The great team at Artifact Uprising has created a strong list of tips by some of the top mobile photographers on Instagram. Having been engulfed in the mobile photography, or iPhoneography, world for almost two years I have found that in the end the camera you use has nothing to do with the quality of your images you create. Just to clarify, by quality I mean the moment captured and the purpose behind the shot, not the pixel density. These guys truly are proof that the best camera is the one you have with you.
Visualization of sound frequencies using physical media is nothing new. We’ve seen it done by Martin Kilmas with his “Sonic Sculptures,” and we have seen videos in which a stream of water appears to be frozen in space (done by matching the sound frequency to the camera’s frame rate.) However, this is the first time I have seen so many of these tricks put together in such a high quality and artistically filmed video.
Just when you thought the basic 5-in-1 reflector couldn't get any better, Westcott has announced their new 10-in-1 Omega Reflector. The unique design of the Omega allows you to use it like a ring light, a gobo and a flag rather than just your boring old traditional reflector. At 38 x 45 inches, the Omega offers your typical black, white, silver, gold and 1-stop diffusion surfaces. However, what makes the Omega stand out is its removable center frame on each surface that allows you to shoot through the reflector!
You may have the newest DSLR or the fastest lenses known to man, but without even a basic understanding of light, it is going to be an uphill battle to create the images you envision. While this tutorial is directed primarily toward animators, the ideas and concepts within it are applicable to anyone who wants a better understanding of some basic lighting fundamentals.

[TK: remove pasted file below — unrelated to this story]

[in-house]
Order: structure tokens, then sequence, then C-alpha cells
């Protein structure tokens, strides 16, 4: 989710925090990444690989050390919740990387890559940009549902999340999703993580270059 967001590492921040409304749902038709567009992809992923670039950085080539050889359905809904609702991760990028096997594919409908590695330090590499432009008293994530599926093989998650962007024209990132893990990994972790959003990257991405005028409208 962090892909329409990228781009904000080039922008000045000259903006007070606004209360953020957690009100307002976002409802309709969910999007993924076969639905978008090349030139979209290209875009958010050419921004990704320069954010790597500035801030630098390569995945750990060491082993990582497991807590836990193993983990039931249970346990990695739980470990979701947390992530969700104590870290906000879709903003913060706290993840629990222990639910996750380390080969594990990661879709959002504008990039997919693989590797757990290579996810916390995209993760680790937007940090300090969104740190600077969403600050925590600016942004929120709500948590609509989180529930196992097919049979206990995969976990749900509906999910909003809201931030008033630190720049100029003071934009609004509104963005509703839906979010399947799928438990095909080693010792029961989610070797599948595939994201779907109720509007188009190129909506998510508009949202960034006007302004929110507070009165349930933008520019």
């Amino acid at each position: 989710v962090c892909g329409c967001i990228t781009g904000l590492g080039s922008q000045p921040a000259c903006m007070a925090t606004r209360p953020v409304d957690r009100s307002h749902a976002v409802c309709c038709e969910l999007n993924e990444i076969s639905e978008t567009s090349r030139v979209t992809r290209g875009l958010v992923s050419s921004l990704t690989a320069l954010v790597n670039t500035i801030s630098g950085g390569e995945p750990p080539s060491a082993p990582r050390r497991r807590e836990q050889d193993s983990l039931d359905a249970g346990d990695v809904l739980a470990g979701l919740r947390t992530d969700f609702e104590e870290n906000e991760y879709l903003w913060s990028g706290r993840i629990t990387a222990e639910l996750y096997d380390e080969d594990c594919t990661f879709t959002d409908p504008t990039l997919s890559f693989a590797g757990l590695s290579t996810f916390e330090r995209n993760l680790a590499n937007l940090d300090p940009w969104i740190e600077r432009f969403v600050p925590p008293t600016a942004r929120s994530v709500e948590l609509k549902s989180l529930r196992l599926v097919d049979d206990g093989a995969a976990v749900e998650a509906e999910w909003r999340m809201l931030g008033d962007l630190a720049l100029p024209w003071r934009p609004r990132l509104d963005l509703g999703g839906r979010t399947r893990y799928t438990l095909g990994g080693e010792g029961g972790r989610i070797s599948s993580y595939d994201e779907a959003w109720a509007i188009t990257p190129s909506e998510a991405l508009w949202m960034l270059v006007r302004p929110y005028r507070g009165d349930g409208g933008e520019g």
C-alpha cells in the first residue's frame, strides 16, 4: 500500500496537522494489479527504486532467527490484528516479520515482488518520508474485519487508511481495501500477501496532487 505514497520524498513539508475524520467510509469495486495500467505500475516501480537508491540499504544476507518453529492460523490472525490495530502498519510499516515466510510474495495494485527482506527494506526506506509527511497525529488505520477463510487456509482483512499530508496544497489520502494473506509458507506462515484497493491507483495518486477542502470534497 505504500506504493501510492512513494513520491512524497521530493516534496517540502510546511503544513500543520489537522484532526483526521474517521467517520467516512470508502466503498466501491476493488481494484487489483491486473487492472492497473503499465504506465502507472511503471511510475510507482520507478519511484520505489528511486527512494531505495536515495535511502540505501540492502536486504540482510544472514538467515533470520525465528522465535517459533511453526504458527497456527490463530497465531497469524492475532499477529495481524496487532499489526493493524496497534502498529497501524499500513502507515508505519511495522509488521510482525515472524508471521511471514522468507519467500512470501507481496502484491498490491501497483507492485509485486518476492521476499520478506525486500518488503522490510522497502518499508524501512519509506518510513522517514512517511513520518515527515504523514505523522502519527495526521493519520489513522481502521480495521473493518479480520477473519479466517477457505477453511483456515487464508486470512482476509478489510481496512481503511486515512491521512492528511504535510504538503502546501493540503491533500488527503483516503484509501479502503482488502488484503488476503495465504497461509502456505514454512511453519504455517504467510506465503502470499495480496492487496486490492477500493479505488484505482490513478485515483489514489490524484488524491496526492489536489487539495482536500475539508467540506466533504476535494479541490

Our lives as photographers and videographers can be tough, but let's be honest - it's fun to be creative! We get to work with amazing gear and produce compelling visual content for the world to enjoy. However hard we work in our creative fields, I feel it's best to never really take ourselves too seriously. If we do, let's hope that one of our peers will put together a parody response like the one Adam Khamis created above to help check our egos and bring us back down to Earth.
Remember those days when you totally forgot what ISO/ASA film was inside your camera, or when you just had no idea if the photos came out until you went somewhere to get them developed? You know what I'm talking about. The film days. Simple to set up - just pop in the right roll of film, attach it to the gear, close it down and it's ready to shoot. But what happens when you let iPhone-generation kids take photos with 20th century cameras?
Prynt, a startup company based in Paris, is working on a unique smartphone case that houses a built-in photo printer. Not only will you be able to pass around your snaps in physical form, but the Polaroid-type prints will also support augmented reality video playback through their app. Launching on Kickstarter soon, will the Prynt case makes prints cool again?
The Syrp Genie is a great, though imperfect, timelapse machine that has recently added another trick to its arsenal: repeatable motion. Originally, the first couple bits of firmware to the Syrp weren't perfect at the repeatable motion tasks, but the most recent update has fixed all the issues, giving us the ability to fine-tune motions and get them time and again, exactly as they were the first time. With the addition of the new Magic Carpet, there is a lot we can now do with the Syrp.